Molecular Medicine
Our lab utilizes a combination of structural biology, biochemistry, and cell biology to dissect the mechanisms of complex molecular machines.

Ben Cosgrove Ben Cosgrove

Biomedical Engineering
The Cosgrove laboratory develops and utilizes systems bioengineering approaches to study the signaling network alterations underlying the decline of stem cell function and tissue regeneration in aging and disease.

J. Brooks Crickard

Molecular Biology and Genetics
My laboratory uses cutting edge single molecule imaging, biochemistry, and molecular biology to understand how proteins organize and move on DNA. The overall human health relevance of my research program is to understand biological pathways that prevent the loss of information stored within the eukaryotic genome.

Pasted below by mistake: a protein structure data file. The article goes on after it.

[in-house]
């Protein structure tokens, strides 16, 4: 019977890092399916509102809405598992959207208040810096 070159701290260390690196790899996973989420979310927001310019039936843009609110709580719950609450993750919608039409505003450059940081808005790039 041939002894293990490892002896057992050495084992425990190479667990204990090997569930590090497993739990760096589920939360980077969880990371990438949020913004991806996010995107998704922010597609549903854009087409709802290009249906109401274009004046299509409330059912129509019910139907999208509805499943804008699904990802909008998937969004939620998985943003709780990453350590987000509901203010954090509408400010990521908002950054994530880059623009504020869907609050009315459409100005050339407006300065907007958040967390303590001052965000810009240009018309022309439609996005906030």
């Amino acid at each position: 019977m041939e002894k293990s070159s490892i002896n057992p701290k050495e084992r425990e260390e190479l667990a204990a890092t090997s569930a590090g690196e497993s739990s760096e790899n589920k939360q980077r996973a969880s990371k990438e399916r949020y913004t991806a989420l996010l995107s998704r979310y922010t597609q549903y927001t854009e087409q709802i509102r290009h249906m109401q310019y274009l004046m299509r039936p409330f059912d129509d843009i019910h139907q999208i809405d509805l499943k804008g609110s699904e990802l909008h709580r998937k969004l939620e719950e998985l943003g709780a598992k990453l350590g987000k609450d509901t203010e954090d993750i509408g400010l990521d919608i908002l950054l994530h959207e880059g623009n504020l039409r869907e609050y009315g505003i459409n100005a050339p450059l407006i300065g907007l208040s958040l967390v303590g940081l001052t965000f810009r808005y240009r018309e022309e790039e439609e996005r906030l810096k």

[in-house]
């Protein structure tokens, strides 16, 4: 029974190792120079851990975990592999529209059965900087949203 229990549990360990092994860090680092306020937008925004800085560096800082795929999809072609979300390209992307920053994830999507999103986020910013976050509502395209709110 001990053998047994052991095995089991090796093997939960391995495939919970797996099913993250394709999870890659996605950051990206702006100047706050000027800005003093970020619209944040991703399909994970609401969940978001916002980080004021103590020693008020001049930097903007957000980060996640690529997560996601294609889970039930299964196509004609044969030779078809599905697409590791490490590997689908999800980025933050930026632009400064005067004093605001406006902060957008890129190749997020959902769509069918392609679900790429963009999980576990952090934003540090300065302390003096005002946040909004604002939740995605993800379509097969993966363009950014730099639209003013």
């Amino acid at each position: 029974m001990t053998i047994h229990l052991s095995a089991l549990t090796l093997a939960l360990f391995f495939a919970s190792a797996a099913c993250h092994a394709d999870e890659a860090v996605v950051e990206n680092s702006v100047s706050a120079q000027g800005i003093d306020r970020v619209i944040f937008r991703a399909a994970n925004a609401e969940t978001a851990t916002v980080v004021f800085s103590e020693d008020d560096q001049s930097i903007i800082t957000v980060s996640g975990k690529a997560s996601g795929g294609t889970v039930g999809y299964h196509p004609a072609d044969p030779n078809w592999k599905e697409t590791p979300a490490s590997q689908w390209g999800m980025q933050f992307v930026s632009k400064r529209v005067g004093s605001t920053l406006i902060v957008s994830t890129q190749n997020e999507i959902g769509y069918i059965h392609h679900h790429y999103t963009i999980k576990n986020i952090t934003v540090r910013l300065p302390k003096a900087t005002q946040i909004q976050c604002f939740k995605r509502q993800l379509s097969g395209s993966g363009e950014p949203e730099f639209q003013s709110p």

Robin Dando Robin Dando

Food Science
The mammalian taste system consists of many complex interactions which take a simple receptor activation at the taste bud, to a rich and emotional response such as that elicited by our favorite foods. As yet little is known about the true nature or depth of these interactions.

Bryan Danforth Bryan Danforth

Enthomology
Phylogeny and systematic of bees, bee evolution and diversity, role of native bees in crop pollination, genomic approaches to phylogeny reconstruction.

Susan Daniel Susan Daniel

Chemical and Biomolecular Engineering
Research in the Daniel group focuses on transport and dynamics at biological interfaces and solid surfaces. On the biological side, we are primarily interested in understanding the roles of membrane lipids and protein-lipid interactions on biological function.